If ExxonMobil possess these attributes, if such fibre of managers make the organization tick, and thus able to fuel Akwa Ibom treasury, wouldn’t it follow that their managers who make this happen deserve to be given the privilege to replicate such managerial savvy in local governments if they happen to be found? If ExxonMobil finds one of Akwa Ibom’s son (like Udom Inoyo), or daughter, worthy to be entrusted with a responsibility as high as Vice Chairman, would it not look awkward if his people reject him, or her, should he/her indicate interest, even if tangentially, in becoming the governor of the State? When the rumour of Governor Udom Emmanuel’s interest in the State’s Hill Top Manson was rife, some of us evaluated him from the well-known perspective of his knowledge of corporate governance principles, world view, professionalism/financial management competence, and leadership potentials. This is because we know that after politics/electioneering, what follows is administration and management of the economy, the polity and the social system, all of which go to bring balanced leadership. And that where the potential to network these essentials exist, and with the prevalence of morality in the heart of the protagonist (which is a scarce commodity now), the overall socio-economic system will achieve a state of growth and development equilibrium.
Let us NOT make the mistake; what we are looking for is the improvement of the material well-being of the people. This is the sole purpose of governance. The balancing of interest, which is the political content of management in governance, is only to achieve this objective; not to advance, or favour, a particular person or interest.
It is germane to remind us, particularly the younger ones amongst us, that in the not too distant past, Mobil denied us the position of executive leadership on grounds that our people were not trained in ivy league colleges such as Harvard, or Yale, Oxford, etc. Here is a situation where our own home trained – at Universities of Calabar and Lagos – has distinguished himself and rose to an enviable position never before held by an Akwa Ibom indigene. We should be proud that he has opened the gate for locally trained young minds who read in Universities such as Uyo to be trusted. We can encourage others by giving him the honour to bring to bear in our system the superior management quality that ExxonMobil is reputed and give him the mandate to reverse the development trajectory of our dear State. We saw what Obong Victor Attah and Chief Godswill Akpabio, respectively, did in their efforts to change the narrative of the State. We are seeing what Deacon Udom Emmanuel is doing in advancing those visions. It is wisdom not to tread the path of retrogression by missing yet another opportunity to put in place quality leadership that will rise beyond petty quasi ethnic bickering and usher in the kind of continuation that would place us ahead of our peers in the nation.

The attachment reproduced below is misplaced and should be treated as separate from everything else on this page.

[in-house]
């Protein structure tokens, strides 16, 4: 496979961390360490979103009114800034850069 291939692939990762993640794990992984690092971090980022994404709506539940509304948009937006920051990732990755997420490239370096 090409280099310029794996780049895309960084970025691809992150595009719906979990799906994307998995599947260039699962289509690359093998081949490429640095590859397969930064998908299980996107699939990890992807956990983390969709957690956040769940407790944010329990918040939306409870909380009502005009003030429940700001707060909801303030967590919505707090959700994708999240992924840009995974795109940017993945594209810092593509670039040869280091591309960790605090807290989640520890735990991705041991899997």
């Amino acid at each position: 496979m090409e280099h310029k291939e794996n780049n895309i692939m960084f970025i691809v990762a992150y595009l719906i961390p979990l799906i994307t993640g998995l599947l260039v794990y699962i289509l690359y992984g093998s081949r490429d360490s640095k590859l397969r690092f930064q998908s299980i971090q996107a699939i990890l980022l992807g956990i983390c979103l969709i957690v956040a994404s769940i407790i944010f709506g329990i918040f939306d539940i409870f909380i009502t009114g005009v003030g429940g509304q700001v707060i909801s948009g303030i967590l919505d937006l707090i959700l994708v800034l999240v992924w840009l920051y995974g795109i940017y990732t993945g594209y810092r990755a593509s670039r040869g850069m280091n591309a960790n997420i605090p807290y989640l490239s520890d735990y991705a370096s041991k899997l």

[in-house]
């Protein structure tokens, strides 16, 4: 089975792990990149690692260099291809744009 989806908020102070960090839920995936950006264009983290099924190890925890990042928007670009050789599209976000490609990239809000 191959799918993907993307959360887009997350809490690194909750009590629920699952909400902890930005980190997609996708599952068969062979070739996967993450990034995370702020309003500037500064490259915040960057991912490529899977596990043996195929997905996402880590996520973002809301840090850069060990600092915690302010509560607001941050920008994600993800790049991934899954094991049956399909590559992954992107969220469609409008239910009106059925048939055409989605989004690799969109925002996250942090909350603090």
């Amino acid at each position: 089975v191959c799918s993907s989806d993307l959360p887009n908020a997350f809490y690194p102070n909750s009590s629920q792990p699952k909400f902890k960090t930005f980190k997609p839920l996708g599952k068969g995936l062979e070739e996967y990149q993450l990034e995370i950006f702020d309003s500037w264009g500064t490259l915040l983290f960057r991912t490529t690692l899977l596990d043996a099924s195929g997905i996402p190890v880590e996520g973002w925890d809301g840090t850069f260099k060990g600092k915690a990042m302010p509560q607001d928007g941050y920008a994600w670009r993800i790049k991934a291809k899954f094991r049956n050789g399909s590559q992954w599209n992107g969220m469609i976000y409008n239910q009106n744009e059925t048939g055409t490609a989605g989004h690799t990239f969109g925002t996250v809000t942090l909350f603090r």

The issue at stake come 2023 is the advancement of the collective development interest of Akwa Ibom people. One of these interests is solving the unemployment challenges facing the State. This lies with generating the volume of commerce and industrial output that would stimulate much larger volume of transactions and curbing capital flight in the economy, thus creating opportunities for our people. The other is exploiting our enormous resource potentials that lie in locations such as Oron nation, Eket, Ikot Abasi, which maritime and petrochemical potentials are great. It is developing the vast commercial potentials that Ikot Ekpene and Essien Udim are blessed. It is re-examining the vast agricultural resource, and value chain component, prevalent in Abak, Oruk anam, Ukanafun, etc. to maximum advantage. It is building unsurpassed IT infrastructure in the State knowing fully well its employment potential and technological advancement that go with it. It is the structural and functional re-appraisal and re-positioning of our educational system to reflect current world development mood where every level of learning should be able to provide means of livelihood for the people and not over concentration on certificates at the expense of skills. It is getting away from this festooning band of Political Pas and SAs and deploying such great skills to productive work. It is improving on our current grossly inelegant transportation system with the virtual neglect of breathing life into our water ways – creating jetties and linking up our maritime hinterlands to the rest of the State. It is evolving an auto and IT modulated pension system and ending, once and for all the cries of retirees. It is about evolving time tested solutions the myriads of development challenges and human induced suffering that our people daily encounter. It is about a different future for our children.
We should that while the route to evolving turnaround leader that we direly need is politics and politicking, after elections, the blue sky gives way to astute management of the economy to better the lot of the people. We must also admit that all through history, creating the super-rich class over and above income re-distribution system that caters for the poor, the middle class, and the rich in weighted measures is what grows a people. If tomorrow Udom Inoyo signifies interest in seeking office as the governor of Akwa Ibom State, let’s give him a chance (we should even persuade him to come over). He may not be the messiah, but he could indeed make a difference.
*Etokowo Owoh is a Management Consultant, Author and Researcher.